Winning Abstracts from the 2006 National Medical Student Abstract Competition: Detection and Quantification of Cryptosporidium Parvum in HCT-8 Cells and Human Fecal Specimens using Real-time Polymerase Chain Reaction Assay.
Author: Jonathan B. Parr, University of Virginia School of Medicine, 2008
Cryptosporidium parvum is a significant cause of diarrheal illness worldwide, especially among children and immunocompromised patients. Currently used diagnostic techniques are time-consuming, require skilled technicians, and are not useful for quantification of oocysts in fecal and environmental samples.
In this study, we examined the utility of a real-time polymerase chain reaction (PCR) assay for detecting and quantifying Cryptosporidium parvum oocysts in three distinct sets of samples: phosphate buffered saline (PBS), HCT-8 cells (human ileocecal carcinoma), and human fecal specimens. A reliable standard curve was generated using the PBS samples spiked with pure oocysts, and oocyst starting quantities were calculated for the infected HCT-8 cell and spiked fecal samples.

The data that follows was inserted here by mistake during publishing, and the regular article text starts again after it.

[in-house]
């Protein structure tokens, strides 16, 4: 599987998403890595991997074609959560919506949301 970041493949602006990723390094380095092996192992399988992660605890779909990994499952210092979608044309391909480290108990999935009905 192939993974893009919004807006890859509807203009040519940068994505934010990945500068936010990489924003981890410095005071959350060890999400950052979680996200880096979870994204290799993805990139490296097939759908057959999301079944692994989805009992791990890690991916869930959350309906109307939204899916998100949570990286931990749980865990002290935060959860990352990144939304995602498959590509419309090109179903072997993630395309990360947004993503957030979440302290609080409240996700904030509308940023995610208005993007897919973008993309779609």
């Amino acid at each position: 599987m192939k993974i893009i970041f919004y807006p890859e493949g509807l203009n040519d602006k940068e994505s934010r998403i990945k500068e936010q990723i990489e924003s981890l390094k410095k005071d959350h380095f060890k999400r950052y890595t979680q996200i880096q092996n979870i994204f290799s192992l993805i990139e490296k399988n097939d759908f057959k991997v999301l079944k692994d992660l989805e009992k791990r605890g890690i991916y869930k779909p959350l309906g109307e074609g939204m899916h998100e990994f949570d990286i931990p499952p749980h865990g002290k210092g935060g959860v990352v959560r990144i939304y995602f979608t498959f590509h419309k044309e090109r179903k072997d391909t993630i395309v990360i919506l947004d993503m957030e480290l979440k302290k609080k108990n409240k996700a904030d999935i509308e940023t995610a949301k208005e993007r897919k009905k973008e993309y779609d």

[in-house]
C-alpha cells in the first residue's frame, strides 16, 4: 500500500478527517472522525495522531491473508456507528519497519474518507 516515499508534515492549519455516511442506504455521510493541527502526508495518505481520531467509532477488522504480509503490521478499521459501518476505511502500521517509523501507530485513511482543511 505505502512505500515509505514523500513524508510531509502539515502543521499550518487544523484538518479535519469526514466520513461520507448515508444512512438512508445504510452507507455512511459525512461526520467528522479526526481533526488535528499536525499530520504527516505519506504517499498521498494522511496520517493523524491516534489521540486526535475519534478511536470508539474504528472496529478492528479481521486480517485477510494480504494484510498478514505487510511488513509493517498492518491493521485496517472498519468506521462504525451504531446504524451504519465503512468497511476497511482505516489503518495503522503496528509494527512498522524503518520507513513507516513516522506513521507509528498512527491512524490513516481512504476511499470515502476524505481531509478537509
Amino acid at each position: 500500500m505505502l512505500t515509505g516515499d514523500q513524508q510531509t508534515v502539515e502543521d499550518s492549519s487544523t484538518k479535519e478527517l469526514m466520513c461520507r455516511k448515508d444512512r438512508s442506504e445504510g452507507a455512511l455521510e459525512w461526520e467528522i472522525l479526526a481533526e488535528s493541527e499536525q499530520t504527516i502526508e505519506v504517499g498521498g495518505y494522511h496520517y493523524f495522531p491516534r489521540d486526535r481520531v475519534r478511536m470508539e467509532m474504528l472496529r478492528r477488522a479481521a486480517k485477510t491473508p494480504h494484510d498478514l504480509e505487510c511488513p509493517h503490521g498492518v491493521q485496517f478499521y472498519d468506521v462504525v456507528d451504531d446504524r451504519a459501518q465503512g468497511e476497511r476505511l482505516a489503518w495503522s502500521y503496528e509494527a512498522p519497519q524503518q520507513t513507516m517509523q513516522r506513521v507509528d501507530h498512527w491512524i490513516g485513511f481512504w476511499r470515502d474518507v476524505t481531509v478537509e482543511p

The average difference between known and calculated starting quantities was 1.4±0.3 logs oocysts/sample for the HCT-8 cells and 2.2±0.5 logs oocysts/sample for the spiked stool samples. Despite these losses, the assay detected oocysts in HCT-8 cells and fecal specimens infected/spiked with at least 3 logs oocysts/sample.
Our results confirm that real-time PCR can be used to detect and quantify Cryptosporidium parvum oocysts in a variety of samples in the research laboratory and that it will likely prove to be a useful tool in the field.
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